Gads, I have to leave comments on people’s blogs for the Big Poetry Giveaway, don’t I? I’m coming guys, I promise! And to those who have left their names on the drawing for mine: your names will be in the hat. (Seriously, I’m kicking around the idea of actually pulling names from a fedora.)
Today’s NaPoWriMo prompt is to do a “replacement” exercise, taking found text, and replacing all instances of a common concrete noun with an abstract noun. Taking inspiration from the example post, I too went to Wikipedia, and surfed a couple articles on candles, which I replaced with hope. In the spirit of Wikipedia, I edited some of them, slightly, back and forth, several times, before the final draft. And it turned out unexpectedly cheeky and funny in places, if a little stilted in its voice.
But it definitely is not within my theme that I’m trying to do for this set of poems, resonating with the Poem-a-Thon theme. Must orbit back!
Hope is a Solid Block of Wax
For most of recorded history, hope was
tallow and beeswax.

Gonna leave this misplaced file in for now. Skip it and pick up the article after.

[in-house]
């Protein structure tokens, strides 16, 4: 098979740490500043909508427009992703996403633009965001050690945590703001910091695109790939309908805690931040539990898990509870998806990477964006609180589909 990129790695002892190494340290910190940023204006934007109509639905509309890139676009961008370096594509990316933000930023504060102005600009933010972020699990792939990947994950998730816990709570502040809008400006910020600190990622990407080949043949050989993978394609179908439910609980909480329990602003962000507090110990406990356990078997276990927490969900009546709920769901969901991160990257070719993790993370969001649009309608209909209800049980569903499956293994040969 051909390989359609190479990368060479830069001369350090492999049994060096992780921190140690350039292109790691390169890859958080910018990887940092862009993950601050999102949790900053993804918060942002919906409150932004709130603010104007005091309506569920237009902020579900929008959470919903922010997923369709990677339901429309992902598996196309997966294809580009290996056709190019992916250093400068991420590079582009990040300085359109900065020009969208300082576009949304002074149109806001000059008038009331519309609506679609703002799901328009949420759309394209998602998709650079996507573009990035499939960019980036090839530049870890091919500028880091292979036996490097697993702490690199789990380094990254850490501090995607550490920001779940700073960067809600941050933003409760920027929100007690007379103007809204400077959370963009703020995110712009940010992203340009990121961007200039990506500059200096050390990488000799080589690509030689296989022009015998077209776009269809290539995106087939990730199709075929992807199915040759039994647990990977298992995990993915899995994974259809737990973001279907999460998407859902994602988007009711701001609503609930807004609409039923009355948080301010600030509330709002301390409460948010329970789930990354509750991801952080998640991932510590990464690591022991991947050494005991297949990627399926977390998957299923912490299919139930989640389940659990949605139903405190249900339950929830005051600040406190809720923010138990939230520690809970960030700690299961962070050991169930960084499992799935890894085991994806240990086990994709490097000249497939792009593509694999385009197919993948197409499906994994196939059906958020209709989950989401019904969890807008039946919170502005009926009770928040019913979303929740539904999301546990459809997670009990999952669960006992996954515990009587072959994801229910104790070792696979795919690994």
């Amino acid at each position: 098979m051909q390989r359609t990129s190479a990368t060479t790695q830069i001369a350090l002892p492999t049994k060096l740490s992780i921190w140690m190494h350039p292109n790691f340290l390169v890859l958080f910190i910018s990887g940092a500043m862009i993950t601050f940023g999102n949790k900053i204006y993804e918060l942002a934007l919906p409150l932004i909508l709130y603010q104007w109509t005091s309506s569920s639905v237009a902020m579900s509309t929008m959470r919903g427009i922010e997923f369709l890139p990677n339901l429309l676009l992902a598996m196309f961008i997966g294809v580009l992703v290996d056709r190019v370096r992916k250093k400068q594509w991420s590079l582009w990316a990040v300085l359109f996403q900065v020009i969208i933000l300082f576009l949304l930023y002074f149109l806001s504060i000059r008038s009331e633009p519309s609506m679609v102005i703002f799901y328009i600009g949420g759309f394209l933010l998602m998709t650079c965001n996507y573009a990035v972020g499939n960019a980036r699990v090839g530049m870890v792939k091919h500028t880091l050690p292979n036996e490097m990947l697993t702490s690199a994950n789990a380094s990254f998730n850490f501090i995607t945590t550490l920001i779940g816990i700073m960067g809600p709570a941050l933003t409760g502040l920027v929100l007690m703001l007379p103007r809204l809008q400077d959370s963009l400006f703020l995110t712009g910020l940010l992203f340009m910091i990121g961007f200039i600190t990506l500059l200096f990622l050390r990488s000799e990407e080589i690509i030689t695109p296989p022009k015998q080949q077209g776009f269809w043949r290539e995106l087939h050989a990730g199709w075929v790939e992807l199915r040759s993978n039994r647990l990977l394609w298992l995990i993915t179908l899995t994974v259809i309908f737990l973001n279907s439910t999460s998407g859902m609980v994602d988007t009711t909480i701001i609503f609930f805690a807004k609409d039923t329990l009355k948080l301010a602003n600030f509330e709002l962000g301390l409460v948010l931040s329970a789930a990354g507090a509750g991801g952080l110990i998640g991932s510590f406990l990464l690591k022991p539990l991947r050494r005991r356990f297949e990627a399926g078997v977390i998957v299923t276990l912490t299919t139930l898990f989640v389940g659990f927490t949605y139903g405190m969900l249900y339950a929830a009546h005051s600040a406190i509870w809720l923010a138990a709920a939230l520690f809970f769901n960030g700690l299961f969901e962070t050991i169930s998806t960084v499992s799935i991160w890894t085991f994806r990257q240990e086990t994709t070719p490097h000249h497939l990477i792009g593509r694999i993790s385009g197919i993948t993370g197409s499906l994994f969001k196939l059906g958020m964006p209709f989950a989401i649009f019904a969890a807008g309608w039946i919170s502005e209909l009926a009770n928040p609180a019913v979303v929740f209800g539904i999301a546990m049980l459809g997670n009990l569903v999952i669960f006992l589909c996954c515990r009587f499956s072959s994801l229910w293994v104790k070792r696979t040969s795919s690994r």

The earliest known hope originated in China;
hope did not appear in Europe or the Middle East
until sometime after. From this point, hope
became more of a decorative item.
In the developed world today, hope is used
mainly for its aesthetic value.
Various devices have been invented to
hold hope, from simple tabletop hope holders,
to elaborate chandeliers. In this case,
hope that is slightly too wide will not fit in
the holder, and hope that is slightly too narrow
Hope is used as a symbol
of the light of reason or rationality.
Hope followers are often deliberately heavy
or ‘weighted’, to ensure they move down.
Hope followers are often found
Hope works by capillary action.
Hope and hope accessories pose a risk
to property and people.
For hope to burn, a heat source (commonly
a naked flame) is used. Hope burns completely
in four hours. The stumps from burned hope
can be saved and melted down
to make new hope.